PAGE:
An exhibition of paintings in London gives an new insight into the work of artists in, almost certainly, the world’s most secretive states; the art of North Korea is almost entirely unfamiliar to the rest of the world. The exhibition is taking place in the country’s embassy in London; where the public will be invited on the communist country’s usually closed environment for the firs time.
Number 73 Gunnersbury Avenue in west London is the location of the this new exhibition; built as a substantial family home, it houses the UK embassy of the Democratic People’s Republic of Korea (DPRK). But now it has been transformed into an art gallery, exhibiting the work of four artists who have recent painted their impressions of London. This is the first gesture of its kind by the country; to allow the public access to its embassy and its artists is unprecedented.
The works on display include images of the recent installation piece ‘Blood Swept Lands and Seas of Red’ at the Tower of London ; and a portrait two young women by the River Thames. As well these pictures painted in the London capital there are further works selected from the Mansudae Art Studio in Pyongyang, by the exhibitions curator David Heather. Who has been trying to persuade the North Korean authorities to mount such a show for over ten years.
“The practicalities have been complex but the intention has been simple all along,” he told the BBC.
“We’re bringing two cultures together, exchanging comments and criticism. It builds a bridge, which can surely only be of benefit.”
The artists on display at the embassy are, Jon Pyong Jin, Kim Hun, Ho Jae Song, and Hong Song Il; who are all male and in their 40s; who have ventured out into the capital to see various collection that they were hitherto unable to see; such as the Tate, the V&A, and the Rembrandt exhibition at the National Gallery – even though three of the artist’s have been awarded the North Korean honour of Merited Artist.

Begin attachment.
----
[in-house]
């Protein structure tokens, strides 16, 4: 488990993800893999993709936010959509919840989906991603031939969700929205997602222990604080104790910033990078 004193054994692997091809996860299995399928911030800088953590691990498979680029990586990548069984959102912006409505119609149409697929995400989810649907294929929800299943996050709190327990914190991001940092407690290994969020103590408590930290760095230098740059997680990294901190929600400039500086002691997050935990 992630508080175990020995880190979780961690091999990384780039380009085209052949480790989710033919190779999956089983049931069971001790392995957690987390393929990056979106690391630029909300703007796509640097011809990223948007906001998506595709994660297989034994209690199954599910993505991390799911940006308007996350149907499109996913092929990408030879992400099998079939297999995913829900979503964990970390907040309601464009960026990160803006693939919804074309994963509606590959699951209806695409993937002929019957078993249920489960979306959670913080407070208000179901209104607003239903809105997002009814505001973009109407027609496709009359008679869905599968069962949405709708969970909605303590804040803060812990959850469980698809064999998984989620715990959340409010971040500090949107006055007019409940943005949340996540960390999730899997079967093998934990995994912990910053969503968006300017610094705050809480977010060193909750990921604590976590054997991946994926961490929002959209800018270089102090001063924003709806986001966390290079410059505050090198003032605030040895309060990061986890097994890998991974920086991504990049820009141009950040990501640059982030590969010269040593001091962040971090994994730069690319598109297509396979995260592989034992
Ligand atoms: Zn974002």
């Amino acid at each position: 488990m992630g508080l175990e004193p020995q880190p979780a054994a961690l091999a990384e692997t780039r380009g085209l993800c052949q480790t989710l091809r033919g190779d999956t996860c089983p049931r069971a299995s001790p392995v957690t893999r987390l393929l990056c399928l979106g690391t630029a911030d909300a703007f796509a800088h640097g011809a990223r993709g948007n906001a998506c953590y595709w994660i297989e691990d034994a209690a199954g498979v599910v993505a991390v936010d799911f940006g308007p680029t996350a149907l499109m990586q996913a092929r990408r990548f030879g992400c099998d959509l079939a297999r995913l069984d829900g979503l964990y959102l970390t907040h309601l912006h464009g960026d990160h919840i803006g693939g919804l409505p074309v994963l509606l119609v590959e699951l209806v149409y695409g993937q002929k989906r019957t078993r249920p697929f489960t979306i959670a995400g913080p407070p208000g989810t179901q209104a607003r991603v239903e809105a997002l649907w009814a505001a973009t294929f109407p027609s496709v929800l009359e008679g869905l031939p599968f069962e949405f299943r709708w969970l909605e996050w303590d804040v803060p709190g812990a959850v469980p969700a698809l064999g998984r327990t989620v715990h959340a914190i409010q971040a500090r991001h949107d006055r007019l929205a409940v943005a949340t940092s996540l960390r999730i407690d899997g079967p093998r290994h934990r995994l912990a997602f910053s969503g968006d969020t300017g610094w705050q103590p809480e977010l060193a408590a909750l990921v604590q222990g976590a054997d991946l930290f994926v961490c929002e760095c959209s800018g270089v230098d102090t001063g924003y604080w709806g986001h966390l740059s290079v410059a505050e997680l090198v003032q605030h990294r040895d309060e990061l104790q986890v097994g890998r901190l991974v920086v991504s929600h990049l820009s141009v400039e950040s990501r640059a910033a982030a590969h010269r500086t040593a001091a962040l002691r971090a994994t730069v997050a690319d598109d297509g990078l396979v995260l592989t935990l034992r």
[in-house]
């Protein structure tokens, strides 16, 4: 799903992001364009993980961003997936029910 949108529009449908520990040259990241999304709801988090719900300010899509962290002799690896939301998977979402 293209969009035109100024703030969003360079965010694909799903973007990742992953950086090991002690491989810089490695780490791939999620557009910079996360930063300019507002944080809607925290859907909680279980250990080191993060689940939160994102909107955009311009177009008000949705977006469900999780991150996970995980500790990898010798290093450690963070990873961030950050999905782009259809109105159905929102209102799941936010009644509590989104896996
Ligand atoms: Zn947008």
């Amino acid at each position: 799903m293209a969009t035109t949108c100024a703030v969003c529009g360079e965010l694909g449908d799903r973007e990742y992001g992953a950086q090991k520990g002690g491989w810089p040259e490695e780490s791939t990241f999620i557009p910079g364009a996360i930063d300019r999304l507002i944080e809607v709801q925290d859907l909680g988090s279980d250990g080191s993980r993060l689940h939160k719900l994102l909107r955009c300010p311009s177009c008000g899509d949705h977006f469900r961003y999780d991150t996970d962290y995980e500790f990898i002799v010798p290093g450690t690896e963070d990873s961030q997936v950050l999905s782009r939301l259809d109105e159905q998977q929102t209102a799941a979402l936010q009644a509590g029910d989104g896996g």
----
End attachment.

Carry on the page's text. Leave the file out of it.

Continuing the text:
Heather continued by saying he’d be delighted to see queues that stretched from the front door of the embassy half-way to Acton Town station to see a cross-section of the nation’s art .
To anyone with a knowledge of North Korean politics and its relationship with the west, allowing entrance alone will count as a notable development.
“What I’m planning is that we now take a group of artists from Britain to the DPRK. I’m hoping that artists who think they have something to offer will contact me: I would love to see British artists going to Pyongyang and painting what they find there and exhibiting there too.” Heather conitnued in his conversation with the BBC. “The exhibition in London is only for four days but it may lead to something more lasting. If nothing else it’s a chance to come and stand on North Korean territory in London. I’m sure some people will think that’s an adventure in itself – but I hope they enjoy the art too.”
DPRK fine art exhibition 4-7 November, 73 Gunnersbury Avenue, Ealing, London